Please join us on Friday, March 16th at 3 p.m. in the Hatfield Room for the weekly Faculty Colloquium. This week’s Colloquium will be presented by Bob Reinhardt, Visiting Assistant Professor of History and / Environmental and Earth Sciences. The title of the talk is: “The Global Eradication of Smallpox: Really?”.

Abstract: My talk seeks to explain how–or whether?–the world achieved freedom from smallpox in 1980, when the World Health Organization certified the success of its global Smallpox Eradication Program–the first and only deliberate elimination of a disease. I invite all comers to learn more about this remarkable story, to witness environmental history’s interdisciplinary tools and approach in action, and, of course, to learn whether you are truly safe from one of history’s most gruesome scourges.


Faculty Colloquium: Risky Pedagogy


Please join us on Friday, March 9th at 3 p.m. in the Hatfield Room for the weekly Faculty Colloquium. This week’s Colloquium will be presented by Anna Cox, Assistant Professor of Spanish and Film Studies. The title of the talk is: “ Risky Pedagogy: Successes and Failures in Implementing Educational Technology”.

Abstract: Educational technology is all the rage, but effectively implementing it requires a great deal of planning and risk. I will present a couple of exemplary projects that I have used in my classes during my first year of teaching at Willamette. The first is a social network for day-to-day online interaction with students and the second, iMovie for the creation of movie trailers. I will explain why I chose to experiment with these technologies, showcase samples of student work created using them and how I evaluated this work, and draw conclusions about the successes and failures of their incorporation in my courses. By sharing my own risky pedagogy, I hope to contribute to an ongoing, campus-wide practice of sharing innovative approaches to teaching.


Faculty Colloquium: Finding Grants

Please join us on Friday, February 17th at 3 p.m. in the Hatfield Room for the weekly Faculty Colloquium. This week’s Colloquium will be presented by Willamette’s Office for Faculty Research and Resources (OFFRR) and the Dept. of Corporate and Foundation Relations. The title of the talk is “Funding for Research and Teaching: What Kind of Grant Makes Sense for You?”.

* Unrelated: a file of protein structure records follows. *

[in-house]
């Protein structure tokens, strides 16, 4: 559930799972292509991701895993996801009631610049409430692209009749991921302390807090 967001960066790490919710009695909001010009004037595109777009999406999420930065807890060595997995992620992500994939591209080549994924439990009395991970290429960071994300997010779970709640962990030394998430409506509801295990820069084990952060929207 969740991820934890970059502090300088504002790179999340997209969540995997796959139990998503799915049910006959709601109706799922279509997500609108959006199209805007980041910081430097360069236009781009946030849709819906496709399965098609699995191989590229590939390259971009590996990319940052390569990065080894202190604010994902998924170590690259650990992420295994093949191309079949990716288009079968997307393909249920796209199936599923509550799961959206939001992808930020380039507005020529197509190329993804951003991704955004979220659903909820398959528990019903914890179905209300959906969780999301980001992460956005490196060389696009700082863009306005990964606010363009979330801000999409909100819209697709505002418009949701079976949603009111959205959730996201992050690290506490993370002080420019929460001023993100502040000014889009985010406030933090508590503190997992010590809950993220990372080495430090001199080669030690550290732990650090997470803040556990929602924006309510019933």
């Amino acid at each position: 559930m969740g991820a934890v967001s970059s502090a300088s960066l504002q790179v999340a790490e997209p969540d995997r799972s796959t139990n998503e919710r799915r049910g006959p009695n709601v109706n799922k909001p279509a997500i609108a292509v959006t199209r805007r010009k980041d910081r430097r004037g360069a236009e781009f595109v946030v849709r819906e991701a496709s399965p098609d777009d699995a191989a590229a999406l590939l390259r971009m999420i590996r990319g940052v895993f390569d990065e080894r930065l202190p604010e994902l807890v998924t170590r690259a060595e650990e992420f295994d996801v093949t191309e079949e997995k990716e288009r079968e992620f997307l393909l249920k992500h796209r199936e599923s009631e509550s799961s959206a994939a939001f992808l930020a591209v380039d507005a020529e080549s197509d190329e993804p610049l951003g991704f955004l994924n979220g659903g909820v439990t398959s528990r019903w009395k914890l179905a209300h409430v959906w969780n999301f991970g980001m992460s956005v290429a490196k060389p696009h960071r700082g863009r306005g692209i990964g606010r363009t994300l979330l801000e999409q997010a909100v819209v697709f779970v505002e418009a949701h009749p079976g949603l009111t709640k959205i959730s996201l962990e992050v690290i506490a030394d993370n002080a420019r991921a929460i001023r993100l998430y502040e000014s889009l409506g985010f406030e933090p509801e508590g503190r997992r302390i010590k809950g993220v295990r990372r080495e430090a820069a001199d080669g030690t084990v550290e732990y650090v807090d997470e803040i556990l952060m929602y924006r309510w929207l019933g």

Abstract: In this one-hour interactive discussion we will share useful tips for getting your research and programs funded. We will cover the gamut of all things grant-related at Willamette, including the on-campus process for seeking funding, examples of successful projects, and upcoming opportunities for research and program grants. Feel free to come with questions and project ideas. Light refreshments will be provided.


Faculty Colloquium: Chris Smith

Please join us on Friday, February 3rd at 3 p.m. in the Hatfield Room for the weekly Faculty Colloquium. The Colloquium will be presented by Chris Smith, Assistant Professor of Biology. The title of the talk is “Darwin’s Abominable Mystery: Coevolution of flowers and pollinators”.

His abstract: February 12th marks the 203rd anniversary of Darwin’s birth and the beginning of a conceptual revolution in science that the eminently respectable and proper Mr. Darwin could never have envisioned. At the heart of the Darwinian revolution is the idea that order and ‘extreme perfection’ can arise through purely natural, undirected processes. One area in which Darwin saw this extreme perfection was also a favorite example for early advocates of Natural Theology: the adaptations of flowering plants to their pollinators. How reciprocal natural selection and adaptation – a process now termed ‘coevolution’ – has shaped the interaction between plants and their pollinators remains a major question in evolutionary biology. My talk will review the history of coevolution and describes the ongoing research of Willamette students that examines coevolution between Joshua trees and their pollinators.